Wednesday, March 14, 2012

Book 93, Kashmir: "The Country Without a Post Office" by Agha Shahid Ali

News flash: I am sick. I've got one of those fevers that makes me feel hot and cold at the same time and I'm not getting anything productive done (updating this blog does not count as being productive). What makes this all the more ridiculous is that this is part of a cockamamie scheme I had to do non-UN-recognised states: Kashmir, Tibet, Palestine, Hong Kong, Macau, all in the hopes of pissing off some of my Indian and Chinese friends.

Plus, you've noticed that I decided not to do Salman Rushdie's Shalimar the Clown, didn't cha? I actually made that decision fairly early: I wanted someone genuinely Kashmiri, hell, and a highly praised Kashmiri-American emigré poet was just what the doctor ordered.

And seriously, Shahid is awesome. I picked up his posthumous book of ghazals, Call Me Ishmael Tonight, and I fell in love - then I realised this was a patchwork collection snatched from various bodies of work he'd published before. Didn't feel quite right.

So I pulled Rooms Are Never Finished off the shelves: a work mourning his mother, recording his journey from Amherst, Massachusetts to Srinagar to deliver her body for burial. Surprise, surprise: I did not like this one as much: way too many abstractions and allegories, real tragedy subsumed in Zainab's mourning over the martyrdom of Imam Husain and Radha crying out to the Dark Lord. Didn't help that Shahid had a penchant for extremely long poems, written in sections composed of prose poetry or terza rima or sapphics; only the ghazals and villanelles were a a breath of fresh air in between.

So I reserved The Country Without a Post Office from the repository used collection, and hallelujah, the anguish is way more direct and unfiltered: these pieces are written from 1991 to 1995, reflecting on the crazy bloodshed of that era. Thassa right: I combed through four books while enduring illness just for this bloody blog post.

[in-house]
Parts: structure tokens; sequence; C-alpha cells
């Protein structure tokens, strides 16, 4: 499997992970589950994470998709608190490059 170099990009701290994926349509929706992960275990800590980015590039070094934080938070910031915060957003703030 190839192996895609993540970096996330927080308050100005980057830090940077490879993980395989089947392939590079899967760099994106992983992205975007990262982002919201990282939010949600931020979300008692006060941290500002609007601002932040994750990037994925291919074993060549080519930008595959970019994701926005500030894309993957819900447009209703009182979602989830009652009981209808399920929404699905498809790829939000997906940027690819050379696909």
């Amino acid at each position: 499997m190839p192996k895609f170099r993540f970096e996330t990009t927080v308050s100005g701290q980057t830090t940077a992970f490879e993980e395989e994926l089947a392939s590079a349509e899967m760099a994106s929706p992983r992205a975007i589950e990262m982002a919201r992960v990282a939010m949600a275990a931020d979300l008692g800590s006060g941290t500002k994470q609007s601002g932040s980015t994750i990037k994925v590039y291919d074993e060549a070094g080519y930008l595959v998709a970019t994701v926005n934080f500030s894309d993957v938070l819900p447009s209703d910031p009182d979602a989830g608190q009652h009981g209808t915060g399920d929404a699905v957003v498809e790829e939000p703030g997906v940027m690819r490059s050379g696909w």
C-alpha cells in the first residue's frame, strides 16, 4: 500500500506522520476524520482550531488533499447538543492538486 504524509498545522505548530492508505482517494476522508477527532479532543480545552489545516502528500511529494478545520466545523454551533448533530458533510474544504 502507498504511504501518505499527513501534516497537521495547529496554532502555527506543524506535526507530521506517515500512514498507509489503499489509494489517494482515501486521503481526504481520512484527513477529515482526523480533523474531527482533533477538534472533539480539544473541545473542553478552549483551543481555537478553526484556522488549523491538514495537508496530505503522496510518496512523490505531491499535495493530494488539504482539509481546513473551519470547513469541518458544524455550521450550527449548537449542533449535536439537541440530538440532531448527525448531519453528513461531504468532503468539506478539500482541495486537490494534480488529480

Don't actually feel like analysing it now. Just wanna sleep.

View Around the World in 80 Books!!! in a larger map

Representative quote:


The only language of loss left in the world is Arabic -
These words were said to me in a language not Arabic.

Ancestors, you've left me a plot in the family graveyard -
Why must I look, in your eyes, for prayers in Arabic?

Majnoon, his clothes ripped, still weeps for Laila.
O, this is the madness of the desert, his crazy Arabic.

Who listens to Ishmael? Even now he cries out:
Abraham, throw away your knives, recite a psalm in Arabic.

From exile Mahmoud Darwish write to the world:
You'll all pass between the fleeting words of Arabic.

The sky is stunned, it's become a ceiling of stone.
I tell you it must weep. So kneel, pray for rain in Arabic.

At an exhibition of miniatures, such delicate calligraphy:
Kashmiri paisleys tied into the golden hair of Arabic!

The Koran prophesied a fire of men and stones.
Well, it's all now come true, as it was said in the Arabic.

When Lorca died, they left the balconies open and saw:
his qasidas braided, on the horizon, into knots of Arabic.

Memory is no longer confused, it has a homeland -
Says Shammas: Territorialize each confusion in a graceful Arabic.

Where there were homes in Deir Yassein, you'll see dense forests -
That village was razed. There's no sign of Arabic.

I too, O Amichai, saw the dresses of beauitful women.
And everything else, just like you, in Death, Hebrew, and Arabic.

They ask me to tell them what Shahid means -
Listen: It means "The Belovéd" in Persian, "witness" in Arabic.

Next book: "The Tibetan Book of the Dead", from Tibet.

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